The Dutch East India Company used a lot of violence to break monopolies others had to ensure they could make more profit, for example they attacked Portuguese ports to stop the Portuguese monopoly on cinnamon. So the economy of the Netherlands got a huge boost thanks to the Dutch East India Company (and is still good because of it), but at the cost of a lot of innocent lives.

In the latter part of the 17th century the Dutch East India Company started losing trades due to different circumstances. This could be natives recapturing settlements from the company or changing goverments in countries which stopped trading with the company. Also other European companies like the French East India Company and the Danish East India Company started to grow and get into the Dutch trading.

After a lot of wars with the Spanish and Portuguese the Dutch East India Company was starting to lose money, next to that the brutal attacks in Asia to try to get new colonies made sure the company was losing face as well. After some bad years the Dutch East India Company went bankrupt. It has been tried to start it again several times, but none of those attempts succeeded.



The Flying Dutchman
The Flying Dutchman
A replica of the Batavia now lays in Lelystad in the Netherlands
A replica of the Batavia now lays in Lelystad in the Netherlands
Drawning of the surviving crew of the Batavia, which became a group of murderers.
Drawning of the surviving crew of the Batavia, which became a group of murderers.

Famous Dutch East India Company ships:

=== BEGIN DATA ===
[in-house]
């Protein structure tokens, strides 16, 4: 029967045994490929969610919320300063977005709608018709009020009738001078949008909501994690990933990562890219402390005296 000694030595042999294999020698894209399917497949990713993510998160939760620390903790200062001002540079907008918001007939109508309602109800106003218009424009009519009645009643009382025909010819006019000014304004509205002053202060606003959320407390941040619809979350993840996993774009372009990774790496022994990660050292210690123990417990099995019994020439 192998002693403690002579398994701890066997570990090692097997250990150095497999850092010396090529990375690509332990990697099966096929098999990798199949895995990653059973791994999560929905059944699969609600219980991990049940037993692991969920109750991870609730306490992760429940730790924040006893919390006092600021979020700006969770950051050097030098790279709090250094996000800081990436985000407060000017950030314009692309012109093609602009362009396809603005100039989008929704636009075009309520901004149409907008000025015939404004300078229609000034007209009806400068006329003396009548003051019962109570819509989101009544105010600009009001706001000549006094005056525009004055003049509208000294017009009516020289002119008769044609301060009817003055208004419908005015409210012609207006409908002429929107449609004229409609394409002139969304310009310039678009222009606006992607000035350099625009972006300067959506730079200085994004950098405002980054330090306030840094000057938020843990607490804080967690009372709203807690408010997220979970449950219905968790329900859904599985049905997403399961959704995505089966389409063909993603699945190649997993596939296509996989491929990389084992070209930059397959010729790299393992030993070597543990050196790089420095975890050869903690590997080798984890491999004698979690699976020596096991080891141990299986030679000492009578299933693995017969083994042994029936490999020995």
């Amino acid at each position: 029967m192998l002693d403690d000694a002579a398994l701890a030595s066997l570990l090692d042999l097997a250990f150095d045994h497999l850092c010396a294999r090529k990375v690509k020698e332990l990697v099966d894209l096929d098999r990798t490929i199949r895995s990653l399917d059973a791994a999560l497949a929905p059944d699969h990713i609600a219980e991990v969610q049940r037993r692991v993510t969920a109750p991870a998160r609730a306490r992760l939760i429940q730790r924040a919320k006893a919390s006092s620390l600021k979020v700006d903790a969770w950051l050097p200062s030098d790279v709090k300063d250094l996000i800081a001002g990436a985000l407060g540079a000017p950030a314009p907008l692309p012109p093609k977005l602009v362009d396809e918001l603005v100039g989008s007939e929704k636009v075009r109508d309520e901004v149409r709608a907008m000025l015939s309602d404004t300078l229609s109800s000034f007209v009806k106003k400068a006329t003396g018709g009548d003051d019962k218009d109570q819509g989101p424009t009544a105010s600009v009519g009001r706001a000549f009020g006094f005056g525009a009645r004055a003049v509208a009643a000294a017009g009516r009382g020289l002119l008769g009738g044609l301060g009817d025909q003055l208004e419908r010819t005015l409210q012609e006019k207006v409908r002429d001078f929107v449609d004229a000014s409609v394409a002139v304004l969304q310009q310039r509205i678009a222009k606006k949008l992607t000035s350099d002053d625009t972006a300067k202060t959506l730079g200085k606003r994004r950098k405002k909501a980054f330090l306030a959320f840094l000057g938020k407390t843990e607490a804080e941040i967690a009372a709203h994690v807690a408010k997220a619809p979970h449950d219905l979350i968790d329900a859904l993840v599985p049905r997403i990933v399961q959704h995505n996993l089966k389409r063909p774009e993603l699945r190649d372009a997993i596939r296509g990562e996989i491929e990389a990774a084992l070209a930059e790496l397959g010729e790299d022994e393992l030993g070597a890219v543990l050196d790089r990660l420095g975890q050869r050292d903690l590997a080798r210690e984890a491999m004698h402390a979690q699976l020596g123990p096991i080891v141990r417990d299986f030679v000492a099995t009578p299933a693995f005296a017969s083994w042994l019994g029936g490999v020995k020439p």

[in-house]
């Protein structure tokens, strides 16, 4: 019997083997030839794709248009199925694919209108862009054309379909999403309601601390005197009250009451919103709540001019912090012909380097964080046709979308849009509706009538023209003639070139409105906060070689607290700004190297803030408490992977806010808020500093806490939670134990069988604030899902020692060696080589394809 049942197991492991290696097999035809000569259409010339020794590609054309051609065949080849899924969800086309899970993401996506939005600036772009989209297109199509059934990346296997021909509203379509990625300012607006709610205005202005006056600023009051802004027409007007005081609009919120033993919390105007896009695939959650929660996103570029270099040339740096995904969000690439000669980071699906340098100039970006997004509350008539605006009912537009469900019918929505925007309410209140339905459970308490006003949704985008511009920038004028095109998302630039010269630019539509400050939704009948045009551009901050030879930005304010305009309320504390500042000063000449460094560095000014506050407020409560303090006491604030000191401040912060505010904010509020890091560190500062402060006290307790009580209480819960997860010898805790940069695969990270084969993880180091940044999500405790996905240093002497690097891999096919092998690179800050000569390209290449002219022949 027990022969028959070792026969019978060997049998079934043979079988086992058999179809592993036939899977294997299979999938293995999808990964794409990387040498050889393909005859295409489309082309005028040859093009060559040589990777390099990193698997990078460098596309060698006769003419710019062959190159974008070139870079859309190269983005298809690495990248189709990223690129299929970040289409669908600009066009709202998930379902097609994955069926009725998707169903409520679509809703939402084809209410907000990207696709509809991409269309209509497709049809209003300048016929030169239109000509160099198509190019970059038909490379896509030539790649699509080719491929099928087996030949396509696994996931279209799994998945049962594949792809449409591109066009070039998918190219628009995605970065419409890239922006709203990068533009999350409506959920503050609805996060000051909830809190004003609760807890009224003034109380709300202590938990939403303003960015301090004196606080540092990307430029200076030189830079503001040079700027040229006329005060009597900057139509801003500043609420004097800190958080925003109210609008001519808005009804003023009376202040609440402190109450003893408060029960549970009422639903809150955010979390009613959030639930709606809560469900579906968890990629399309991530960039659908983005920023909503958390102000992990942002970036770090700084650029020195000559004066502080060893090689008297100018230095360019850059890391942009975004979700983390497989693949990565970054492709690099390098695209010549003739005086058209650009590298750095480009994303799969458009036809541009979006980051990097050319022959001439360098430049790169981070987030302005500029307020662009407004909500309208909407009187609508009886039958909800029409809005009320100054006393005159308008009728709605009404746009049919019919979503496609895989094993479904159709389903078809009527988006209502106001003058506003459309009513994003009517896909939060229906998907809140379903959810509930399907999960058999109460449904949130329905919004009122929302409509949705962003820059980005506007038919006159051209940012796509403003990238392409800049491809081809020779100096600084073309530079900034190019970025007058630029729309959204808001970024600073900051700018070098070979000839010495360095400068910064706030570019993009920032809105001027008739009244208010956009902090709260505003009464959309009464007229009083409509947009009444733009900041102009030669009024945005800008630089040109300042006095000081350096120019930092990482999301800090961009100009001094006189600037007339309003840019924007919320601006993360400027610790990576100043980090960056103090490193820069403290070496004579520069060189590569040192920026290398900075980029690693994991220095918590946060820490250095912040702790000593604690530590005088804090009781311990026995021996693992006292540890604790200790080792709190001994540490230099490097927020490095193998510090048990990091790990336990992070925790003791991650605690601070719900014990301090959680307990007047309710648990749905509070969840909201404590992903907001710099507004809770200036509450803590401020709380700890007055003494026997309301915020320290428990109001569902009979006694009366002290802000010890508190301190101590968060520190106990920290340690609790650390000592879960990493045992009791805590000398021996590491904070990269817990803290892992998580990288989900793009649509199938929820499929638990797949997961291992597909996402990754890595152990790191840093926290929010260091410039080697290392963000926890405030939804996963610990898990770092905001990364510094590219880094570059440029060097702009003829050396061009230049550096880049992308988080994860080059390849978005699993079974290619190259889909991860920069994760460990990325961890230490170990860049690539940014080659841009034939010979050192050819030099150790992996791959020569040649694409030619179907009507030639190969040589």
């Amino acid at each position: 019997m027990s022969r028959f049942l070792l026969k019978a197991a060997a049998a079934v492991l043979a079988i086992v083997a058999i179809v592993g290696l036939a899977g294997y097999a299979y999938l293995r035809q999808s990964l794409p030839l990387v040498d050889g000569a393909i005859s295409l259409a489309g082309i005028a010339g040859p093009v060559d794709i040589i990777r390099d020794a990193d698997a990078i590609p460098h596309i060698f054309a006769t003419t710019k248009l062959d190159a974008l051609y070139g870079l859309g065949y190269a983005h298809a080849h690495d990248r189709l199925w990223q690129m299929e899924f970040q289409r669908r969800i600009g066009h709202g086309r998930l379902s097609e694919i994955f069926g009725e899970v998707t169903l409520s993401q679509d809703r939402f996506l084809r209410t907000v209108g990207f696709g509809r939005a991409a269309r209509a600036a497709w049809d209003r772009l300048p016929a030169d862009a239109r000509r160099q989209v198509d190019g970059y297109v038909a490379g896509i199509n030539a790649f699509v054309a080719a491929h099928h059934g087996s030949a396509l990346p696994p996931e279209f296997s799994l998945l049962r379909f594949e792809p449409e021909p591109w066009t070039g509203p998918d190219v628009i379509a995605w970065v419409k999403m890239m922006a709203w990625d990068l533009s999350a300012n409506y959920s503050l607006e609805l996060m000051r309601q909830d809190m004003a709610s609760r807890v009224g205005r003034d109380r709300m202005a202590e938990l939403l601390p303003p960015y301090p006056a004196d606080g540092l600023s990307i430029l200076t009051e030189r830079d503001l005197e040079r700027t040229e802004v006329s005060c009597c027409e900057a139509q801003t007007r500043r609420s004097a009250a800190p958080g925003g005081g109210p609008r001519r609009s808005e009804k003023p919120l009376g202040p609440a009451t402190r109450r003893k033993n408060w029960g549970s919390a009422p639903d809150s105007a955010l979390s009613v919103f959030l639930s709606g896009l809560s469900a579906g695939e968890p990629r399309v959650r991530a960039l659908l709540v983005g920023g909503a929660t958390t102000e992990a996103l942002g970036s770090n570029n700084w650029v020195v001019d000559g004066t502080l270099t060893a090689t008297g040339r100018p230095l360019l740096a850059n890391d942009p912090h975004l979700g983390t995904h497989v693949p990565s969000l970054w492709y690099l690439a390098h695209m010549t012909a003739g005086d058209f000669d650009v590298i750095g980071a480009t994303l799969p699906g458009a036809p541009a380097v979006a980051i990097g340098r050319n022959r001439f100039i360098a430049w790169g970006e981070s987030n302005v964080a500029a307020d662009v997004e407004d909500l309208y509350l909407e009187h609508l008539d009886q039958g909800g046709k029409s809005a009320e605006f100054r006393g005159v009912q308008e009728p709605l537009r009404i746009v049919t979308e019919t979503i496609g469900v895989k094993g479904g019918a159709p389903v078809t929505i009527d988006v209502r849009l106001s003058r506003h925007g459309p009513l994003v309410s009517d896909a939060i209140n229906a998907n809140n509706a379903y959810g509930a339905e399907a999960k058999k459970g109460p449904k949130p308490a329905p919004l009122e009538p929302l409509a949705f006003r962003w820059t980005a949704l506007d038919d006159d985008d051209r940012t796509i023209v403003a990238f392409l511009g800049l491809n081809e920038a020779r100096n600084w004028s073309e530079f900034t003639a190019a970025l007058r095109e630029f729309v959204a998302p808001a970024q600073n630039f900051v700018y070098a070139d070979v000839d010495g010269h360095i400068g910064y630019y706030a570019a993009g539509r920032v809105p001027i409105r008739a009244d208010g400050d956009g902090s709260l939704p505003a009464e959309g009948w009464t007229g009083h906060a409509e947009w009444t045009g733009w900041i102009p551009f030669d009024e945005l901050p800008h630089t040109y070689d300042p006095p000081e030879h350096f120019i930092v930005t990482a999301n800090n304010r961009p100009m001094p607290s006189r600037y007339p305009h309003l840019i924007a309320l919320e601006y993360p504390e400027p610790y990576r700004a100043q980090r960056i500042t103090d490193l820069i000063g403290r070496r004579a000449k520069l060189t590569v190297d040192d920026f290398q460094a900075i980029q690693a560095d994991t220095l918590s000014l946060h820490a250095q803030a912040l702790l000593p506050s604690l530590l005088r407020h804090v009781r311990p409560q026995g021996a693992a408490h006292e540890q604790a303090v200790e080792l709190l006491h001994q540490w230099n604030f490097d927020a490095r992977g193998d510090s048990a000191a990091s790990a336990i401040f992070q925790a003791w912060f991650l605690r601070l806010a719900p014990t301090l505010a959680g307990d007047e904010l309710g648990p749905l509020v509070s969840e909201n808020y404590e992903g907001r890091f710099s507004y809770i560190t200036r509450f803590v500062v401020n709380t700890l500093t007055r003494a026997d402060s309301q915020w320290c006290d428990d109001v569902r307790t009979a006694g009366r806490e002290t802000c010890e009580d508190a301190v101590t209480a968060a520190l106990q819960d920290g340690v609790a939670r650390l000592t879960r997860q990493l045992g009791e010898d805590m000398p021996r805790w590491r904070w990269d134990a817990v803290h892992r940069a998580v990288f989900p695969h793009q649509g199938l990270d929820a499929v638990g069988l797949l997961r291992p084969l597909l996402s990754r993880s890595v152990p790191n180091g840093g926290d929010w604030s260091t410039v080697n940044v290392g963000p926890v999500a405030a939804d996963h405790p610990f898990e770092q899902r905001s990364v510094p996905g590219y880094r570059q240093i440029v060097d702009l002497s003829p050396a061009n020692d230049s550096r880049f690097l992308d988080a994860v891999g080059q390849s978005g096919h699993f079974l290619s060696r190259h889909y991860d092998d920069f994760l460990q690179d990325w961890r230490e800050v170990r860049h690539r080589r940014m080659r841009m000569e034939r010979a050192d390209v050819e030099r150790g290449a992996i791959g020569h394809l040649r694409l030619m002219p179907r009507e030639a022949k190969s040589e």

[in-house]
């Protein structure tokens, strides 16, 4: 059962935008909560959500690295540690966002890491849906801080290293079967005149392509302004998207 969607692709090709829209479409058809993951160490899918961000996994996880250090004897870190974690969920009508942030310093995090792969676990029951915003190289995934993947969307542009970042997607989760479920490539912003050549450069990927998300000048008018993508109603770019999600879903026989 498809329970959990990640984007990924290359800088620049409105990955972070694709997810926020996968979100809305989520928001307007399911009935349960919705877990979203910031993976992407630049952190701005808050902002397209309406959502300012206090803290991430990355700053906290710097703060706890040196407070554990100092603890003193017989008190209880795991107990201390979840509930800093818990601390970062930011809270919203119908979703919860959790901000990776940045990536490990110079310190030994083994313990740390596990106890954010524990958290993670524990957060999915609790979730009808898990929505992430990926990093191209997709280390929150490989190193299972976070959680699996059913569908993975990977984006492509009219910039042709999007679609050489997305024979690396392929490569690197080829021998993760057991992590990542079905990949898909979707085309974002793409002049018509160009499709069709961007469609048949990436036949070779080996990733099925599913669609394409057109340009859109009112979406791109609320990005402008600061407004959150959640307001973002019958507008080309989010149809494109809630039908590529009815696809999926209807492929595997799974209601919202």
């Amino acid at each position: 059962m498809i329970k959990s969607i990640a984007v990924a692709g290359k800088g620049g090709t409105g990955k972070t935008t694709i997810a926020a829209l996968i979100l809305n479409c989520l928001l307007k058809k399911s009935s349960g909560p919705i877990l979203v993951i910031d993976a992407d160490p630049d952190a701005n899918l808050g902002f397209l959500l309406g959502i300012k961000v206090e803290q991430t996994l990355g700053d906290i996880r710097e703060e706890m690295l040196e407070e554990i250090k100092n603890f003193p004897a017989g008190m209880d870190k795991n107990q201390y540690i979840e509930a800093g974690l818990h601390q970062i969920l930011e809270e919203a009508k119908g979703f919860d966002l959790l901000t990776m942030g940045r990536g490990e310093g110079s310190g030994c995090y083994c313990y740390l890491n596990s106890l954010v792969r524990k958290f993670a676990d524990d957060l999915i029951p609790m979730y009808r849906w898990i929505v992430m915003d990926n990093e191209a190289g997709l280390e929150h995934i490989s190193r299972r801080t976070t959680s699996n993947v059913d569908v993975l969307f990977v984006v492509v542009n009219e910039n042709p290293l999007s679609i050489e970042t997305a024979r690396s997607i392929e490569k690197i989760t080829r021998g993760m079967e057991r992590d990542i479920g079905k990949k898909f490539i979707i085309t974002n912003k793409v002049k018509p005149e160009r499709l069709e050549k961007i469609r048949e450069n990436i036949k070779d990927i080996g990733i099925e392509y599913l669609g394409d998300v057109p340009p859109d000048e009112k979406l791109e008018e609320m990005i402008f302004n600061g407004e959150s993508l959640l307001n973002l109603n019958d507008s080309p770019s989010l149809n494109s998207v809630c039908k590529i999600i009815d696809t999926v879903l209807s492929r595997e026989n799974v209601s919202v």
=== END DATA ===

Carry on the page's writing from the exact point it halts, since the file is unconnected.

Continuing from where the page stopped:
1. The Flying Dutchman: The famous ship from many stories and legends was originally a ship from the fleet of the Dutch East India Company. In the 17th century after the Flying Dutchman ("Vliegende Hollander") had sunkthere were tales that the ship had become a ghostship which couldn't make port andhad to sail the seas forever. Some tales exist of other ships meeting the FlyingDutchman after it had sunk and the crew hailing to deliver messages to beloved ones thathad long since passed away.

2. Batavia: The Batavia is known because it sunk on its maiden voyage and the massacre that followed with the mutiny of the surviving crew. The band of crewmen that remained became a murderous bunch that seized ships and had gain control of their own island.

3. Guilded Dragon: The Guilded Dragon ("Vergulde Draeck") was the ship that had to replace the Batavia. But like its predecessor it sunk. It left a big treasure on the ocean floor and that's where it gets its is fame.





Important Dutch East India Company Cities:

In these cities a faction existed called a Chamber ("Kamer") from which the members of the board came from. There were seventeen members of the board and thus they were called the Lords Seventeen ("Heeren XVII"). The List gives the six cities which held a Chamber and goes from biggest to smallest in importance.

1. Amsterdam

2. Middelburg

3. Enkhuizen

4. Delft

5. Hoorn

6. Rotterdam

These were all port cities and the bigger the port the more important the city was to the Dutch east India Company.


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Comments 1 comment

Vrijdag Pages 4 years ago

Great hub. I love Dutch history. In fact, I love mostly everything about the Dutch - apart from their love of cheese - and this hub is a great piece. Can you recommend any books on the subject?